Mental Illness & Stigma

This was written for Washington State University PSYCH-105.

“Do you think there is a stigma associated with mentally ill persons today? Why or why not?”

In regards to stigma, of course there is a stigma. In a high paced economy fundamentally built on competition, where high levels of internal locus of control is reciprocally determined, how could there not be? In many cases, it feels like the stigma, leads to less of an action, but more of a social apathy regarding mental illness. In the United States, one third of adults have difficulty covering basic expenses (Selyukh, 2020), and businesses and their owners have these problems too (Rusz, 2020). In this kind of environment putting people against people, people are hard pressed to accommodate the two things that humanity has worked itself out of, patience and time, which seems to be a necessity of therapy, and healthcare.

To quote a passage from Portia Nelson’s (1993) “Autobiography in Five Short Chapters”, it ends with what could be stigmatizing to the street, “I walk down another street.” I find it disheartening a bit, however, am not surprised, the environment definitely has helped condition this behavior, and as Skinner (1971) notes in Beyond Freedom & Dignity, “the evolution of a culture is a gigantic exercise is self-control” (p. 215). Contingencies of reinforcers are definitely at play in the stigmatization, I feel. Perhaps the autonomous-man of Skinner implies that “self” might just be a part of the issue, over-indulged at the expense of a great many, left under its gears of the great clockwork transaction, in process trying to find it. 

There’s much more to be said, and discussed, and contributed to, and I’d like to work together here, because this is a problem, worth working on. Though I believe that unless there is a change of contingencies, like Skinner seems to have believed, then the problem probably will only get worse, as “without attention there can be no understanding and hence no communication. Apparently the act of attending carefully to another person is a difficult task for most people” (Hobbs, 1951, p. 349).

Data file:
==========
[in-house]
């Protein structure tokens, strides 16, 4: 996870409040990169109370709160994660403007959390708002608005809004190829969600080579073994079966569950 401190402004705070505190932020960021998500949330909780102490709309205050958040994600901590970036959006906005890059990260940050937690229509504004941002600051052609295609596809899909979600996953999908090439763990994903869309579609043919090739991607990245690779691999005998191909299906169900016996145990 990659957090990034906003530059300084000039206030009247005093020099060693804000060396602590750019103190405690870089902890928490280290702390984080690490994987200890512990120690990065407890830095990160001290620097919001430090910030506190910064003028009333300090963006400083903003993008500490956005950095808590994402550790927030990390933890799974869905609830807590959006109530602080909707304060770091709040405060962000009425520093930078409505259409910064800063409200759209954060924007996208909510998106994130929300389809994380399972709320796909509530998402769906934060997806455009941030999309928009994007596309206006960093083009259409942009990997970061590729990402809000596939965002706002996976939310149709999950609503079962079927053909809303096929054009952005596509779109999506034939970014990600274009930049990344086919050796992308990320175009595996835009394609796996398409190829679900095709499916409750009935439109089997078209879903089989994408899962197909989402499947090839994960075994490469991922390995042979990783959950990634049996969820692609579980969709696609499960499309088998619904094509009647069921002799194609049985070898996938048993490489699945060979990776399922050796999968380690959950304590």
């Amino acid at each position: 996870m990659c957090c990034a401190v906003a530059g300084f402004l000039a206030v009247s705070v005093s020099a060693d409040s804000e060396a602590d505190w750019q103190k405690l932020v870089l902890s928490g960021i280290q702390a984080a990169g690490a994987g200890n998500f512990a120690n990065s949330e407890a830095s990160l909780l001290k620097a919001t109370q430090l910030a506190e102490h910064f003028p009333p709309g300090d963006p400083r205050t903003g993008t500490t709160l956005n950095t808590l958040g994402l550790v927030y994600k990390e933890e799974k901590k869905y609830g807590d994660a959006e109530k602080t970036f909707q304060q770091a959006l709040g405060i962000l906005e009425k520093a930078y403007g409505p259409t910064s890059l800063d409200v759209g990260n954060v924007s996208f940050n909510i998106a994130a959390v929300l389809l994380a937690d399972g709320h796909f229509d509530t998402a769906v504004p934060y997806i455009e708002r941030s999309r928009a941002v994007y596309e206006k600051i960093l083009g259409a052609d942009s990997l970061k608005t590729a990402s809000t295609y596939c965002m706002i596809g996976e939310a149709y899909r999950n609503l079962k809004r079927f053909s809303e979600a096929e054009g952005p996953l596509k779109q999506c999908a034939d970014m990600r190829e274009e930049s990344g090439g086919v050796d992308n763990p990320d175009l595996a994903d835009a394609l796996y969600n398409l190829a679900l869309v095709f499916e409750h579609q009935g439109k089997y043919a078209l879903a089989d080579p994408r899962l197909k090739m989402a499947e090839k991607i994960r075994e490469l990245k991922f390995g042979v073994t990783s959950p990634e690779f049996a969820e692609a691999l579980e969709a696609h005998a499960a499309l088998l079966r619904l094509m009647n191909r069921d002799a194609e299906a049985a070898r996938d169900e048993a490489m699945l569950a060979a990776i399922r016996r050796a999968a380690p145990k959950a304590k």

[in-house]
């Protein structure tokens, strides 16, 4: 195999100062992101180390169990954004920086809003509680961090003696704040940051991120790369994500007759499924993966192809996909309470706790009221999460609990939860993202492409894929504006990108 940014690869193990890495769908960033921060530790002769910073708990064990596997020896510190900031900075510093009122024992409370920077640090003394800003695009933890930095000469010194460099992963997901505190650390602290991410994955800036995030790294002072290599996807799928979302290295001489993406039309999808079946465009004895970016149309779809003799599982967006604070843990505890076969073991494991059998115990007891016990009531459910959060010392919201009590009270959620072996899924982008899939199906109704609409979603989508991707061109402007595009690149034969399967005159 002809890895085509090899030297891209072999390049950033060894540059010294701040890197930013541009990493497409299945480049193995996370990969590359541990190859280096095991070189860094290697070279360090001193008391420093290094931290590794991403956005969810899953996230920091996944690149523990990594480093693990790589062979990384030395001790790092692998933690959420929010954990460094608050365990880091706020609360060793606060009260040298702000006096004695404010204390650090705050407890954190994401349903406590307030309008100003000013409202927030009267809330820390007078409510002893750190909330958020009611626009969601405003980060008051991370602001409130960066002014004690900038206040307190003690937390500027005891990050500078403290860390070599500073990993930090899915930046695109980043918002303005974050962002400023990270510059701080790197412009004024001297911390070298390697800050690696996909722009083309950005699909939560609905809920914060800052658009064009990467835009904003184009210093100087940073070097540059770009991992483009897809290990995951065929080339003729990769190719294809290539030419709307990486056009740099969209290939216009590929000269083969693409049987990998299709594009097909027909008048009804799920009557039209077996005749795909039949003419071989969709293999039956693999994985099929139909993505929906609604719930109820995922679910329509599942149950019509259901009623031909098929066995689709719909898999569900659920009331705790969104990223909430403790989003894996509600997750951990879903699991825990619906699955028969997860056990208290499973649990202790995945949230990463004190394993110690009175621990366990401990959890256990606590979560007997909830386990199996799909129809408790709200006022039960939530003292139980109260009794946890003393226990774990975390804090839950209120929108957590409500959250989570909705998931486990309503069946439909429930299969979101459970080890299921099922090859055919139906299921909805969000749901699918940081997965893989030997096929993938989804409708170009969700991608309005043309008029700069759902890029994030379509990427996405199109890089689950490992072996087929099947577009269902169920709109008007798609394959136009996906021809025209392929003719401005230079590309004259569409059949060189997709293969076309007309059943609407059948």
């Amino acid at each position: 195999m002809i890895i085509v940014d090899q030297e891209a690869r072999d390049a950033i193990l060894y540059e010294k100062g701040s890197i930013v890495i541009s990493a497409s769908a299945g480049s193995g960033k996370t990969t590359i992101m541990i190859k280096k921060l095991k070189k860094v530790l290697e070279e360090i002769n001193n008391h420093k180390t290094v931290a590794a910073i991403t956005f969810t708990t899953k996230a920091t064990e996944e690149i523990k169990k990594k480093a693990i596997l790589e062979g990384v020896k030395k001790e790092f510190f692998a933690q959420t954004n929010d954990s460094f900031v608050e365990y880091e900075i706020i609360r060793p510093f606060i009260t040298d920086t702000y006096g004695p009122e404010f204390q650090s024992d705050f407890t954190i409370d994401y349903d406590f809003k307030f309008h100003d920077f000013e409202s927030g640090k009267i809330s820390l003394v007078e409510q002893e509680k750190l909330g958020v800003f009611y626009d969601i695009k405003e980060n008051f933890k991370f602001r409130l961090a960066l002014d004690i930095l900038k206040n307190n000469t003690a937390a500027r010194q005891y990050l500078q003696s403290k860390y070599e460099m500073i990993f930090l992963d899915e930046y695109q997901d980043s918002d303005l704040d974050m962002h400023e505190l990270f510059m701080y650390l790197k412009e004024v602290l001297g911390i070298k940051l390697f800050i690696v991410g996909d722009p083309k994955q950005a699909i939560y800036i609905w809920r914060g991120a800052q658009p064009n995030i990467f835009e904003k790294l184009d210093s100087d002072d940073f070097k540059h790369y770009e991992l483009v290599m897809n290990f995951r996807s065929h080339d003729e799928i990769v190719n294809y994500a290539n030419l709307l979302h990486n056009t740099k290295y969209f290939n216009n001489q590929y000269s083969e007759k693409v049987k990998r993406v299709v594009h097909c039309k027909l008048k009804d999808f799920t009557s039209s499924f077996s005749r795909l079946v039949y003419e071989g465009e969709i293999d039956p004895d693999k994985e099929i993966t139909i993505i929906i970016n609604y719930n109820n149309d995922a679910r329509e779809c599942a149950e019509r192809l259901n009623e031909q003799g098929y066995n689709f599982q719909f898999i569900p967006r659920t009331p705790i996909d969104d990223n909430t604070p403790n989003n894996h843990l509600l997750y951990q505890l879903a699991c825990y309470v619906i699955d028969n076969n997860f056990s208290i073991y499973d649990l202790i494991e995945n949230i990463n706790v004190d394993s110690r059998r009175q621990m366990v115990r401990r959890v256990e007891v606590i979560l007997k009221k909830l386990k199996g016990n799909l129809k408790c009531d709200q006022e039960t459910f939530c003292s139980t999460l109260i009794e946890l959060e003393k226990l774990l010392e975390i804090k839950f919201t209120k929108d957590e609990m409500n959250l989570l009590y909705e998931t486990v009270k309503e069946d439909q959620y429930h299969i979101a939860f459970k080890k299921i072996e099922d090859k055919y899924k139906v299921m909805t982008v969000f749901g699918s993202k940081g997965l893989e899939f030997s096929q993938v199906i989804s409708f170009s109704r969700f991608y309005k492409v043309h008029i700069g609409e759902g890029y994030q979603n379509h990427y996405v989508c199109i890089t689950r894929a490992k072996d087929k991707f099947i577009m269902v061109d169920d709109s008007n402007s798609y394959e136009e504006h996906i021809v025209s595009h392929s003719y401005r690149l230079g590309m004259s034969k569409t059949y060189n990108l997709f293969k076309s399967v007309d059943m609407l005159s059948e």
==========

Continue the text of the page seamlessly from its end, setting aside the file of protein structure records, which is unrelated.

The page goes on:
Note: There is an aspect of Skinner’s I do not concur with, and that is that individual contingencies need to be replaced by social contingencies, I think there are valences of a healthy reciprocal-determinism. However, if social contingencies looks after individuals, then I may be flexible in this lack of concurrence. That said, this writing is most likely the result of environmental conditioning.


Nelson, P. (1993). Autobiography in five short chapters.

Hobbs, N. (1951). Group-centered psychotherapy. In C.R., Client-centered therapy: its current practice, implications, and theory. Houghton Mifflin Co.

Rusz, V. (2020, September 23). Council post: Five STEPS business owners can take to stop living paycheck to paycheck. Retrieved April 20, 2021, from

Selyukh, A. (2020, December 16). Paycheck-To-Paycheck nation: Why Even Americans with higher Income struggle with bills. Retrieved April 20, 2021, from

Skinner, B.F. (1971). Beyond freedom & dignity. New York: Alfred A. Knopf.